Why it pays to keep a copy of everything!I was researching the convict John Donovan, and had found a permission to marry, but I was pretty sure he was already married. I assumed it was just a mistake in the name of the ship as there were several John Donovan's transported. Saved a copy anyway as I often do with the name "unlikely 1824 permission to marry John Donovan.
I had forgotten about it until I found a petition from his Irish wife which included some information about when she arrived. THEN I LOOKED AT THE NEXT PAGE!
This is what I found
It's hard to decipher but this is what I have translated so far:
So not only was he a horse thief, and a convict, he was also a bigamist!Was there any other woman came out in the Lady Rowena?This is the woman whose husband married another woman before her arrival.Whatever may be done for the return of the poor woman, the husband certainly merits our indulgence. When the wife arrived she found him married to another and having questioned him, I have no doubt that he married [ileg] having [ileg] that his Irish wife was dead although [ileg].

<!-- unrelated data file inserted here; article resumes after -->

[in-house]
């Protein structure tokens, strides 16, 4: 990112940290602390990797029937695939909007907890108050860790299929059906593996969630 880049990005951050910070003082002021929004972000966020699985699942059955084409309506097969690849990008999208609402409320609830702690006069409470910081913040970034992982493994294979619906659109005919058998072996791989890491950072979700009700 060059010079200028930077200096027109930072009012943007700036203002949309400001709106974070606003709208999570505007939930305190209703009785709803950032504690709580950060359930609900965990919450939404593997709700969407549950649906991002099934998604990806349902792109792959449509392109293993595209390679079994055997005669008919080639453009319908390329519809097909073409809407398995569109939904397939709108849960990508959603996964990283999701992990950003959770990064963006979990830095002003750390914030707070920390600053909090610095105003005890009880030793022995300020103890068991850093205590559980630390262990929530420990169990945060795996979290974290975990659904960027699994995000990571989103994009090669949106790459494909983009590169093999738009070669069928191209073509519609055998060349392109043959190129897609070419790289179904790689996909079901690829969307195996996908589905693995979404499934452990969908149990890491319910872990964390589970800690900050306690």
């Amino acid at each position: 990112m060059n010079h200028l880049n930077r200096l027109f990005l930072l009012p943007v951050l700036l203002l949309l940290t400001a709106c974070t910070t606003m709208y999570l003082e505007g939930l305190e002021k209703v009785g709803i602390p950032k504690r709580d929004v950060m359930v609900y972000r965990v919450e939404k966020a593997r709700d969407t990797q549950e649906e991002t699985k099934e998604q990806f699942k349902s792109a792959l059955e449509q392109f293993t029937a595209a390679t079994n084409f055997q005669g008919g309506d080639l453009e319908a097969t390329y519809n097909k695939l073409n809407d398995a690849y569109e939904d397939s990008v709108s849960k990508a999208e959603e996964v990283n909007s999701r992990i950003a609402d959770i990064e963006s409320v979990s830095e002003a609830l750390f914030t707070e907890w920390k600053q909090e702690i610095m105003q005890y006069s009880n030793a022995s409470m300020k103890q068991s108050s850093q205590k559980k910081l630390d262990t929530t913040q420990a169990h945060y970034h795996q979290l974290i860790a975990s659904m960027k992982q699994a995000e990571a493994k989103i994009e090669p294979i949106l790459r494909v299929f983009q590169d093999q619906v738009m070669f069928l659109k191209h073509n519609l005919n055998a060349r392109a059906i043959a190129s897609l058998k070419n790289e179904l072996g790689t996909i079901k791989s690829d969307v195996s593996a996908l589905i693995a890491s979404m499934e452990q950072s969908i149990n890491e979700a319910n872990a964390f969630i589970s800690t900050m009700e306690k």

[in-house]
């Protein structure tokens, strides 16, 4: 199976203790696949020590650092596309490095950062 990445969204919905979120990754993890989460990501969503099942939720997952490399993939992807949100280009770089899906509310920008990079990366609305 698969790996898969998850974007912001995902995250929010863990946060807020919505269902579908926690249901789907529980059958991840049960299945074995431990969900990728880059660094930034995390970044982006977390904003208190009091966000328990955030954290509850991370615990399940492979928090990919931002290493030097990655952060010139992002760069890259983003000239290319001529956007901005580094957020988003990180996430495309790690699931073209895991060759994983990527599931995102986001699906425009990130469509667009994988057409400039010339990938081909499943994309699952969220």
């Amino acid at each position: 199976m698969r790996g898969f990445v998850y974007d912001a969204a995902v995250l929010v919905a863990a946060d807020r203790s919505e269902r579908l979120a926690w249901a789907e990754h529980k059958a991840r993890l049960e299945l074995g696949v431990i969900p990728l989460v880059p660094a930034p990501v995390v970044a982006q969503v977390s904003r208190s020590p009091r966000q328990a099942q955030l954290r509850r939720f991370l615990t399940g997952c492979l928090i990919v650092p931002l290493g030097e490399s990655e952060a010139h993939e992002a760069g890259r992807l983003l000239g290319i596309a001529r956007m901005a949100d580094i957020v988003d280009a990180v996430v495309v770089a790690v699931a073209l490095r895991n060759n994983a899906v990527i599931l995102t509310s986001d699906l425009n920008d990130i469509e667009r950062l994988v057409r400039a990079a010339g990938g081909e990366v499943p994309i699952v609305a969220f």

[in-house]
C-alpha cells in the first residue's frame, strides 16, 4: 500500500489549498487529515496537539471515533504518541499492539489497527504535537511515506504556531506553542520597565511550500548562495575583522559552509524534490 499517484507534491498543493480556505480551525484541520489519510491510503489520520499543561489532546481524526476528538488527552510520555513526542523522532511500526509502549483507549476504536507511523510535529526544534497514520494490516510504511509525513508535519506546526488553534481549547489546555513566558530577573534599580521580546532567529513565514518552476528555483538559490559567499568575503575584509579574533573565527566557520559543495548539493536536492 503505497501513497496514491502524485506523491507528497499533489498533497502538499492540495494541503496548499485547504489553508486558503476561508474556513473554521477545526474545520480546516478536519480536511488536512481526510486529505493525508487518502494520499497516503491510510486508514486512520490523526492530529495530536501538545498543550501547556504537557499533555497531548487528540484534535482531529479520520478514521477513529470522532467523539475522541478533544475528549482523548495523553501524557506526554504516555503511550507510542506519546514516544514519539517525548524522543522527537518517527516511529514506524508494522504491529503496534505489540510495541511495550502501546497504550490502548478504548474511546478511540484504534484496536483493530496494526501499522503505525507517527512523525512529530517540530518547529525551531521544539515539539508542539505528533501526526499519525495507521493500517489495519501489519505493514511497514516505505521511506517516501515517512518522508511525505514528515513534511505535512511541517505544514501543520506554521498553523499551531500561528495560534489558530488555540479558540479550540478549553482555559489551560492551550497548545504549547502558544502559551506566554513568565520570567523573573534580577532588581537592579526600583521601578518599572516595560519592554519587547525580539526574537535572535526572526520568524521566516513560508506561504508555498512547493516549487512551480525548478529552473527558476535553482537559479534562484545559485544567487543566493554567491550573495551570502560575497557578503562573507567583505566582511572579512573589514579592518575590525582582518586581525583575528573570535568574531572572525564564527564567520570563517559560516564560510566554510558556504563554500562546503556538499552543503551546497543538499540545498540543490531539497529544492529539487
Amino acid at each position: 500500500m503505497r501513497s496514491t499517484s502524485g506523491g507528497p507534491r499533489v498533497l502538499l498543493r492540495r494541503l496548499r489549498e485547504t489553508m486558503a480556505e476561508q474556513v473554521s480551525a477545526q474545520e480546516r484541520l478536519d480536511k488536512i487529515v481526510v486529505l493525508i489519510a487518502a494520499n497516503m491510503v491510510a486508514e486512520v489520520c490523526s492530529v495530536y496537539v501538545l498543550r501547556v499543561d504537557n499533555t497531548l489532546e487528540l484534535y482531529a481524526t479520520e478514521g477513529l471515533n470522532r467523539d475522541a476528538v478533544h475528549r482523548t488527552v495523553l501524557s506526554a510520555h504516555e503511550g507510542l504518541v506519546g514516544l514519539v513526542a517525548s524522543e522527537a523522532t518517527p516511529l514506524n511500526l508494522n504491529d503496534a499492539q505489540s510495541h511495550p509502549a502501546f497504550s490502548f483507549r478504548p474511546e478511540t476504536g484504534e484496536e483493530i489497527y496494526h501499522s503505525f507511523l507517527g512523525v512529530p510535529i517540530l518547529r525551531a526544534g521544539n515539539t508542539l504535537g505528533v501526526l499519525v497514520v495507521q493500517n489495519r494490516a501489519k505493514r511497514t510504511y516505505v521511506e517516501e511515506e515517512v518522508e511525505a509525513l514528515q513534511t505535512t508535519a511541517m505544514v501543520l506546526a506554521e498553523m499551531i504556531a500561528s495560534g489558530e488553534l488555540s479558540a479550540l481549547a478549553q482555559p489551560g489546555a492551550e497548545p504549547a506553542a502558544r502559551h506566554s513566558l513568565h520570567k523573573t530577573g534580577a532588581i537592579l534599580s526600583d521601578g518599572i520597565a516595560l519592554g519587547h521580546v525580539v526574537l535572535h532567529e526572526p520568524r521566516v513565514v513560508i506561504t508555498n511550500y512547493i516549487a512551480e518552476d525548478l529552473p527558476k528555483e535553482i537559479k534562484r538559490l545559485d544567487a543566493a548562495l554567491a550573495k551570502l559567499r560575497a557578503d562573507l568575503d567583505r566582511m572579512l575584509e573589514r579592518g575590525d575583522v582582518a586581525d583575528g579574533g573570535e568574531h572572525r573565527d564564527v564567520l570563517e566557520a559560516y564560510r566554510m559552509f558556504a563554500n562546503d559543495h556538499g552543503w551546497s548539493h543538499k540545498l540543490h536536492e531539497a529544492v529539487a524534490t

In punishing the husband it seems we would punish the wife - let him sleep and work for himself being off the stores for a time until we see how he behaves.
He must attend church and [ or that under? ..ileg]
Date July 28th, 1826
More investigation is required about John Donovan, but I am very glad I saved a copy of that document that was 'wrong'! I really want to find out what happened to the poor 2nd wife.
Interestingly, John and his 1st wife Elizabeth were buried in two different places, John in a private cemetery at Mangrove Creek, NSW, and Elizabeth at Spencer Cemetery.
Two lesssons learnt here-
- Always keep stuff that looks like it is correct but does not fit what you already know.
- Take a look at the previous and next pages of documents.
P.S. Many thanks to members of the 'Genealogy my ancestors came to Australia' facebook group for help in the transcription.